Losing the Lottery Might Be the Least of the Knicks’ Problems

Losing the Lottery Might Be the Least of the Knicks’ Problems

Just when it appeared that Patrick Ewing would finally win the big one for the Knicks, when you could even conjure up an image of his honorary participation in a championship ring ceremony not too far down the road, the lottery gods chortled and said, “Step aside, Big Fella, you had your turn 34 years ago.”

Nobody kidded themselves about the Knicks’ statistical chances of landing the No. 1 pick — to be used on Zion Williamson, the would-be generational talent — before Tuesday night’s draft lottery. But what transpired during the stage show in Chicago once the Knicks had reached the final round of four felt like a kick in the groin, a blown lead late in the fourth quarter. The promise of Zion was summarily ejected from Madison Square Garden like a taunting fan in the face of its owner, James L. Dolan.

With a 14 percent chance, the Knicks were suddenly the heavy favorite against the competing odds of New Orleans and Memphis at 6 percent and Team LA-Bron, otherwise known as the Lakers, at 2 percent.

Finishing third, behind the Pelicans and the Grizzlies, was not a disaster — and one day it may even be considered a blessing. But not this day, a deflating reminder of how long it has been since Madison Square Garden, the self-proclaimed World’s Most Famous Arena, actually was the center of the N.B.A. universe.

[N.B.A. draft lottery recap: Pelicans win No. 1 pick.]

The draft experts insist the Knicks are still well positioned with the third pick because there are three prospects — Williamson; R.J. Barrett, his running mate at Duke; and Murray State point guard Ja Morant — who rate far above everyone else.

Of course, these experts artificially manufacture a cutoff line for those who “can’t miss” every year. Almost always it doesn’t work out that way, as Kawhi Leonard (No. 15 in 2011), Giannis Antetokounmpo (No. 15 in 2013) and Donovan Mitchell (No. 13 in 2017), among many others, would argue.

Heartening are two recent No. 3 selections: Dallas’s Luka Doncic, this season’s likely rookie of the year, and Boston’s Jayson Tatum, drafted from Duke in 2017. Disheartening is the specter of Jahlil Okafor, another Dukie, who would have been a Knick had Philadelphia not spared then-president Phil Jackson from drafting him fourth (instead of Kristaps Porzingis) in 2015.

Projections are fun. Knowledge requires patience. Nothing definitive can be said about this class — Williamson included — until sometime next season at the earliest. But for the moment, the Knicks’ failure to land the big prize at least momentarily dulls the sheen of their rising superpower status.

[The legend of Zion Williamson? That started long before he got to Duke.]

Without Williamson as a centerpiece, they may be hard-pressed to assemble a package that would make them serious contenders for a deal with New Orleans for Anthony Davis, if that was even part of the Knicks’ plan. But their lack of appealing assets raises another compelling question: what, exactly, will they be selling Kevin Durant and other impending free agents besides a famously tax-abated building when the season of shameless groveling begins in July?

You watched the Golden State Warriors share the ball so selflessly while beating Portland in Game 1 of the Western Conference finals after the lottery game show and wondered: Durant is really going to leave all that precision to come run with Alonzo Trier?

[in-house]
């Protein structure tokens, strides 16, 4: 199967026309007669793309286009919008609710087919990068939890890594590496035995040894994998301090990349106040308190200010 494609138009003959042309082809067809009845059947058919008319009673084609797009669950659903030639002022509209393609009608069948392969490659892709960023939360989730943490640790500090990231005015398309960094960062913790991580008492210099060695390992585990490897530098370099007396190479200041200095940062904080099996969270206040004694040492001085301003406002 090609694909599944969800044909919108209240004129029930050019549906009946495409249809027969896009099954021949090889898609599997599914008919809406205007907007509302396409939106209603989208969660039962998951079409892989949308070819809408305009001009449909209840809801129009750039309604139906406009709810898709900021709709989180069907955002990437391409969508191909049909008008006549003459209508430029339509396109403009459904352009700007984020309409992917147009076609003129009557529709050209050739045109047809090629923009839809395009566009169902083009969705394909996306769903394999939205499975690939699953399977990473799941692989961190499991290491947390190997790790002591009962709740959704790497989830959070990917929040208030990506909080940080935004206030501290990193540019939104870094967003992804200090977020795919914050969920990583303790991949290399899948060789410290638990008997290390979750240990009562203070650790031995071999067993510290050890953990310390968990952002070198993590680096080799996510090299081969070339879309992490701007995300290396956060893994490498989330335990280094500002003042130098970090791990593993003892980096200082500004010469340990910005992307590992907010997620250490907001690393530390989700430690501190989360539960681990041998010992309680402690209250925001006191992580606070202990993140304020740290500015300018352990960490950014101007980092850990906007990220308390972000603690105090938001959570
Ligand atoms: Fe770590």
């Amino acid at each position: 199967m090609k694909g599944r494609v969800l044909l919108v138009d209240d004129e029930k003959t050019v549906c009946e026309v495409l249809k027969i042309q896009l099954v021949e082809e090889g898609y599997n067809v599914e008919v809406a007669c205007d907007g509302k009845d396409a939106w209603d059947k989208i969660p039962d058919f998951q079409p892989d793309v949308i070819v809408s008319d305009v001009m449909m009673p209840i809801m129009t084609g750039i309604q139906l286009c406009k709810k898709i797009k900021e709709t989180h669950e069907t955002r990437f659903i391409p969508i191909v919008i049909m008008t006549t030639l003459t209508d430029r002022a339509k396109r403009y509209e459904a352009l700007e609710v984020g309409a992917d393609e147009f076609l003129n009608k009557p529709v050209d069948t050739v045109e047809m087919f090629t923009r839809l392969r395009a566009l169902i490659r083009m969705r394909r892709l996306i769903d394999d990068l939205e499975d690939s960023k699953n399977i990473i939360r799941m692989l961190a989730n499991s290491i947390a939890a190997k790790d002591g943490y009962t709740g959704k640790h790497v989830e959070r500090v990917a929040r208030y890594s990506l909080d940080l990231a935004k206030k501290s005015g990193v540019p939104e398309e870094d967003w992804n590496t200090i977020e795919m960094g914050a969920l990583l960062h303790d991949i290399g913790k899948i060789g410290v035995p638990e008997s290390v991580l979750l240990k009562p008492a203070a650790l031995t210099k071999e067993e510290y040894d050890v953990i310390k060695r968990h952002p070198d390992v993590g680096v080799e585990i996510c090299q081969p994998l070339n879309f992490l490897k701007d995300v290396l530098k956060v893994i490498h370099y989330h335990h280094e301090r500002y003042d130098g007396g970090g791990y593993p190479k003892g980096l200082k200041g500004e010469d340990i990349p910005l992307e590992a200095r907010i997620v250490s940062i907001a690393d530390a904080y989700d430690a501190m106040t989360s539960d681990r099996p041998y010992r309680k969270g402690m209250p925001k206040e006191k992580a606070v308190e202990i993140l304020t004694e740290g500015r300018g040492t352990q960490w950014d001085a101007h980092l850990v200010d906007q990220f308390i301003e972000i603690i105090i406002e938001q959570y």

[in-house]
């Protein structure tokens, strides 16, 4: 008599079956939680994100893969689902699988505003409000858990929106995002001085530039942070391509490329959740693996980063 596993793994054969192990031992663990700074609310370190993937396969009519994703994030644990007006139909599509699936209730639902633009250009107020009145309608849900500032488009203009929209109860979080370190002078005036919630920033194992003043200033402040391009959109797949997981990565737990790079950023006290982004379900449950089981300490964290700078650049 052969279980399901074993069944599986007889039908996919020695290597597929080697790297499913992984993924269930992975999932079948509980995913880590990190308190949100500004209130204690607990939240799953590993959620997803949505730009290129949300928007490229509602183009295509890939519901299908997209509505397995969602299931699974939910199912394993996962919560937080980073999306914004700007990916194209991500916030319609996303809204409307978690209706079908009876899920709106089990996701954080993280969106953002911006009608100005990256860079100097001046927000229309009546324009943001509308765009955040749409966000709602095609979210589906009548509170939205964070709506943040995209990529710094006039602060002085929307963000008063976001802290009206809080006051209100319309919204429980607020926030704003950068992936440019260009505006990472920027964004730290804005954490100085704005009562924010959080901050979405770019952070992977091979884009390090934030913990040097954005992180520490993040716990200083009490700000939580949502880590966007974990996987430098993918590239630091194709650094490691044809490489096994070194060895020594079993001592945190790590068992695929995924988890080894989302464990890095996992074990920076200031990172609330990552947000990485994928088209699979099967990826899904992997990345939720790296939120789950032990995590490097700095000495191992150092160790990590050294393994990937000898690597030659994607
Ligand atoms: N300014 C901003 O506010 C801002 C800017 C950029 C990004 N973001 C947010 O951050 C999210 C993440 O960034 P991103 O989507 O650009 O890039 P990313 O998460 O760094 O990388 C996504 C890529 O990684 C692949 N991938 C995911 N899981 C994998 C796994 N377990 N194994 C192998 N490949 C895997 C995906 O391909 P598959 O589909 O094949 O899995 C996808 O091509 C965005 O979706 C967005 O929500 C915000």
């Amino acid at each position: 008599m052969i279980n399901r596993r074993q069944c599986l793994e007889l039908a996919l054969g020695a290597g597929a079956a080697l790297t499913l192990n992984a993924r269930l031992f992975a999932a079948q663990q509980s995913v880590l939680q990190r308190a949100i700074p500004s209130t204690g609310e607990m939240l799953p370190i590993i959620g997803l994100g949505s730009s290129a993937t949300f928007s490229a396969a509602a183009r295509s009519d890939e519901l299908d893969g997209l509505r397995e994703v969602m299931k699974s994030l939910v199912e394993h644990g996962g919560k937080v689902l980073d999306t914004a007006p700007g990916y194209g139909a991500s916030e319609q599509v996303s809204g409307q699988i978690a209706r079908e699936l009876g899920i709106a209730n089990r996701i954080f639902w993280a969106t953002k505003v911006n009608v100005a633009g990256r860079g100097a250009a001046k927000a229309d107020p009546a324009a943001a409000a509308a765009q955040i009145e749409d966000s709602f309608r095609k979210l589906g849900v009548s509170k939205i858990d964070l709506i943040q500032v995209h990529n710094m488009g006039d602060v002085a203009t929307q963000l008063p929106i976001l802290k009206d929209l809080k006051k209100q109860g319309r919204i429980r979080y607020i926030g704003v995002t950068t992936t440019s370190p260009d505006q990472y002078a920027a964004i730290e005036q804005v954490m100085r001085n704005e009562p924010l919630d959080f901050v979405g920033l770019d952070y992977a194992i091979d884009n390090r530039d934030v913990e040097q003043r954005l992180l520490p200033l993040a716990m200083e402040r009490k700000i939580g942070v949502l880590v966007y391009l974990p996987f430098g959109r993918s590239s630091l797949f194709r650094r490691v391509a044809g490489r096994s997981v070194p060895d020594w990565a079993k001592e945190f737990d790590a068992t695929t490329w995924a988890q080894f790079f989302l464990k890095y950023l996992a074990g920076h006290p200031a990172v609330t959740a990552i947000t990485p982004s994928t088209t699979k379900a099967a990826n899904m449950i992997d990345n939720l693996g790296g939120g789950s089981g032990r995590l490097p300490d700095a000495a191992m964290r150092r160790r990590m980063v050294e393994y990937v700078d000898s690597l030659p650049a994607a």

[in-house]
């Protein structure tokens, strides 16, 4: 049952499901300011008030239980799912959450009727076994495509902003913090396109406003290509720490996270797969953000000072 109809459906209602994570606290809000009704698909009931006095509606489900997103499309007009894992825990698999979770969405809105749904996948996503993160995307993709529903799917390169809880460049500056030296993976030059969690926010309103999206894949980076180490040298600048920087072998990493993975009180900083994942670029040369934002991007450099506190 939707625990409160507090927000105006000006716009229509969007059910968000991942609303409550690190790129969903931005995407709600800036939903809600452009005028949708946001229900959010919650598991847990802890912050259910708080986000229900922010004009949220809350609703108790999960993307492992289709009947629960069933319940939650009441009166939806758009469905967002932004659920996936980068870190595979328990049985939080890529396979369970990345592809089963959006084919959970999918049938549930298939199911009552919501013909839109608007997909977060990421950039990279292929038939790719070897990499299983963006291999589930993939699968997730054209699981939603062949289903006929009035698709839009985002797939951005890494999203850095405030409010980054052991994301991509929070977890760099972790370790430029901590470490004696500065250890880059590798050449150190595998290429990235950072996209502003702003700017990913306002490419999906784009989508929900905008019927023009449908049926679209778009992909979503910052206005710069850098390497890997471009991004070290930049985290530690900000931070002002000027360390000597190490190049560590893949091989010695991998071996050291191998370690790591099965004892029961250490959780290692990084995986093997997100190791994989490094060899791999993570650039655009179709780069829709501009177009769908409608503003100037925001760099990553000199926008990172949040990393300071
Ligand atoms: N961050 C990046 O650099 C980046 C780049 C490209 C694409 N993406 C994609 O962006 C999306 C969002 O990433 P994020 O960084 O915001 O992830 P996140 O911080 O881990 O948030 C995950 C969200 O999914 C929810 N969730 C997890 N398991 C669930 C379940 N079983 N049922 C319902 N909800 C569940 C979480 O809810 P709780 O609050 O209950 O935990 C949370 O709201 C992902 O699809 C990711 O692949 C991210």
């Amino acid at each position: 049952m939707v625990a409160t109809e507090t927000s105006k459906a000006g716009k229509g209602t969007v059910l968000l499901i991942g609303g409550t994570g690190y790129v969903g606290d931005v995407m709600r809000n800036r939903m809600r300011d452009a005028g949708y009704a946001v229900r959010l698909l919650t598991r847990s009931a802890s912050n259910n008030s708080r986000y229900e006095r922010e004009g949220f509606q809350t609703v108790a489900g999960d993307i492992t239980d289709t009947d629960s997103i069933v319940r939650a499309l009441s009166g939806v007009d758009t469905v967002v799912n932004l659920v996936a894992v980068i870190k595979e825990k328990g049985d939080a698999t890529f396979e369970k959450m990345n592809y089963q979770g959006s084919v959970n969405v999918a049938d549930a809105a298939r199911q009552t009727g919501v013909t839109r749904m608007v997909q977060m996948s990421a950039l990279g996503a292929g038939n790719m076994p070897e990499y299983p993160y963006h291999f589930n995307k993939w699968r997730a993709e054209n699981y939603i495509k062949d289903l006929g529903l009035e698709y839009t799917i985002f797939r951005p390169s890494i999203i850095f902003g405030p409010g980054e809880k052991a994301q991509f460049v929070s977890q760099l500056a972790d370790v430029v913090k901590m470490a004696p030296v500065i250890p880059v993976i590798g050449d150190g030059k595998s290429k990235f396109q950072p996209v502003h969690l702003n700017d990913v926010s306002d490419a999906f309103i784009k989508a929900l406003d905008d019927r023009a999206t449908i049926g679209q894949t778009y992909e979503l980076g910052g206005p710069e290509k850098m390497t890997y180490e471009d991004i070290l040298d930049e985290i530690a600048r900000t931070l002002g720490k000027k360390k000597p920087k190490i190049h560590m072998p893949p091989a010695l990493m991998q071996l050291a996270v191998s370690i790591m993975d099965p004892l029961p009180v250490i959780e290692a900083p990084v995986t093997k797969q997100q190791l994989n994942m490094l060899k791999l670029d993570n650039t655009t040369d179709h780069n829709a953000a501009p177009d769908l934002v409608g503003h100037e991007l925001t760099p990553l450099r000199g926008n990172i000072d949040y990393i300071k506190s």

You watched the Warriors harass the Blazers’ often-indomitable Damian Lillard into a 4-for-12 shooting night with seven turnovers, and mused: Durant wants to fall back on defense with the likes of Dennis Smith Jr. and Kevin Knox?

You see how many contributors, in addition to the so-called max (salary) players, it takes to play deep into spring, and you have to stretch the imagination to name just one on the Knicks’ current roster who could honestly be considered a solid rotation guy on a serious playoff contender.

Maybe the lure of the Garden and Midtown Manhattan will be enough for Durant to try what LeBron James never considered — the opportunity to resurrect N.B.A. basketball just off Broadway. But it also stands to reason that Durant, even in tandem with Kyrie Irving, is too smart to take that plunge without at least doing his homework, and asking hard questions of Dolan himself.

If that is the case, then Chairman James will have some explaining to do, given the treatment of aging Knicks stars not only during his volatile era but going way back across the decades.

Rare has been the Knicks luminary who left the Garden without some rancor. Walt Frazier was traded to Cleveland. Willis Reed was canned as coach 14 games into his second season. Bob McAdoo was traded in the dead in the night. Earl Monroe was unceremoniously dropped. Bernard King was cut after diligently rehabbing his surgically repaired knee. Ewing asked to be dealt and, presumably as payback, was never invited back — not until the Knicks needed him Tuesday night as they tried to restage the 1985 inaugural lottery that landed him in New York.

A forgiving soul, apparently, Ewing, in a Knicks-blue suit, played along with the endless network hyping of the potential Knicks-Zion marriage. It was shameless and patently unfair to the other teams that tanked for the occasion and especially to Williamson, 18, whose impressionable head was prematurely filled with visions of Big Apple grandeur.

The only time he didn’t smile on camera was when he learned where he had landed. Someone might want to inform him that he probably lucked out. The TV networks are sure to follow him to New Orleans the way they chased after LeBron in Cleveland. Nor is being ordained a Knicks savior the world’s most desirable appointment. For the most recent historical example, call Porzingis in Latvia and ask how it worked out for him.

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